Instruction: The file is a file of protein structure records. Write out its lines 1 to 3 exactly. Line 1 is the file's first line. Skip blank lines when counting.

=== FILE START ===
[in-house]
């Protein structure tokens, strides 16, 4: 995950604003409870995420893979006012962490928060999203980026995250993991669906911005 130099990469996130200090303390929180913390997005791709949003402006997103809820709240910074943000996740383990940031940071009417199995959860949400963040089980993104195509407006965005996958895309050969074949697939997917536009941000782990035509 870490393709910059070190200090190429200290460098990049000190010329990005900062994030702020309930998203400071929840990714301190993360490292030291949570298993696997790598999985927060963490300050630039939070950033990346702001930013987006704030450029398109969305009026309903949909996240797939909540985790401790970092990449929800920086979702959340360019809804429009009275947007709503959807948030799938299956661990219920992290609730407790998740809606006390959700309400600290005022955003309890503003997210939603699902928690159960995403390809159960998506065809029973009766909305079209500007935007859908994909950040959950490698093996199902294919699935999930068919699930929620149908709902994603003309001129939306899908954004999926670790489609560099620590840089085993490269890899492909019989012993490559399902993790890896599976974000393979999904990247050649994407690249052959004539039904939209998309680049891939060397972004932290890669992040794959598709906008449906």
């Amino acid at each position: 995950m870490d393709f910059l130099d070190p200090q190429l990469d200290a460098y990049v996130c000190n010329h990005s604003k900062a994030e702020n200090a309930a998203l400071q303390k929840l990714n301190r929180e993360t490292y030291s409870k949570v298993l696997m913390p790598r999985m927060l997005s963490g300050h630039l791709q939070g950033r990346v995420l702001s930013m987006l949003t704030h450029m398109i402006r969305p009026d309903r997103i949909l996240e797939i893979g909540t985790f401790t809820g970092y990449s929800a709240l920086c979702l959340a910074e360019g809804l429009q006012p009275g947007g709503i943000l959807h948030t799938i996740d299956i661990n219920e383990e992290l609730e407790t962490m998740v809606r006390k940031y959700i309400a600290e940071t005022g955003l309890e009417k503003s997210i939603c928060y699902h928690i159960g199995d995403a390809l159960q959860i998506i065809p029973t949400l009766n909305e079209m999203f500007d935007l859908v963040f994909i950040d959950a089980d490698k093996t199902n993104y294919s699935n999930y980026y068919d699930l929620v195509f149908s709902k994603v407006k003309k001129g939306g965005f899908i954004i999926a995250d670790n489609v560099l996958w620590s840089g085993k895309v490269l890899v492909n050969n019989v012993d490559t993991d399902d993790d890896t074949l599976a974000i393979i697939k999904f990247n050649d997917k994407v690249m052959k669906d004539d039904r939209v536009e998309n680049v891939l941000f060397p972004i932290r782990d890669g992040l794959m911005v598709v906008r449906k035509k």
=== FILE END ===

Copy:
[in-house]
């Protein structure tokens, strides 16, 4: 995950604003409870995420893979006012962490928060999203980026995250993991669906911005 130099990469996130200090303390929180913390997005791709949003402006997103809820709240910074943000996740383990940031940071009417199995959860949400963040089980993104195509407006965005996958895309050969074949697939997917536009941000782990035509 870490393709910059070190200090190429200290460098990049000190010329990005900062994030702020309930998203400071929840990714301190993360490292030291949570298993696997790598999985927060963490300050630039939070950033990346702001930013987006704030450029398109969305009026309903949909996240797939909540985790401790970092990449929800920086979702959340360019809804429009009275947007709503959807948030799938299956661990219920992290609730407790998740809606006390959700309400600290005022955003309890503003997210939603699902928690159960995403390809159960998506065809029973009766909305079209500007935007859908994909950040959950490698093996199902294919699935999930068919699930929620149908709902994603003309001129939306899908954004999926670790489609560099620590840089085993490269890899492909019989012993490559399902993790890896599976974000393979999904990247050649994407690249052959004539039904939209998309680049891939060397972004932290890669992040794959598709906008449906």
């Amino acid at each position: 995950m870490d393709f910059l130099d070190p200090q190429l990469d200290a460098y990049v996130c000190n010329h990005s604003k900062a994030e702020n200090a309930a998203l400071q303390k929840l990714n301190r929180e993360t490292y030291s409870k949570v298993l696997m913390p790598r999985m927060l997005s963490g300050h630039l791709q939070g950033r990346v995420l702001s930013m987006l949003t704030h450029m398109i402006r969305p009026d309903r997103i949909l996240e797939i893979g909540t985790f401790t809820g970092y990449s929800a709240l920086c979702l959340a910074e360019g809804l429009q006012p009275g947007g709503i943000l959807h948030t799938i996740d299956i661990n219920e383990e992290l609730e407790t962490m998740v809606r006390k940031y959700i309400a600290e940071t005022g955003l309890e009417k503003s997210i939603c928060y699902h928690i159960g199995d995403a390809l159960q959860i998506i065809p029973t949400l009766n909305e079209m999203f500007d935007l859908v963040f994909i950040d959950a089980d490698k093996t199902n993104y294919s699935n999930y980026y068919d699930l929620v195509f149908s709902k994603v407006k003309k001129g939306g965005f899908i954004i999926a995250d670790n489609v560099l996958w620590s840089g085993k895309v490269l890899v492909n050969n019989v012993d490559t993991d399902d993790d890896t074949l599976a974000i393979i697939k999904f990247n050649d997917k994407v690249m052959k669906d004539d039904r939209v536009e998309n680049v891939l941000f060397p972004i932290r782990d890669g992040l794959m911005v598709v906008r449906k035509k």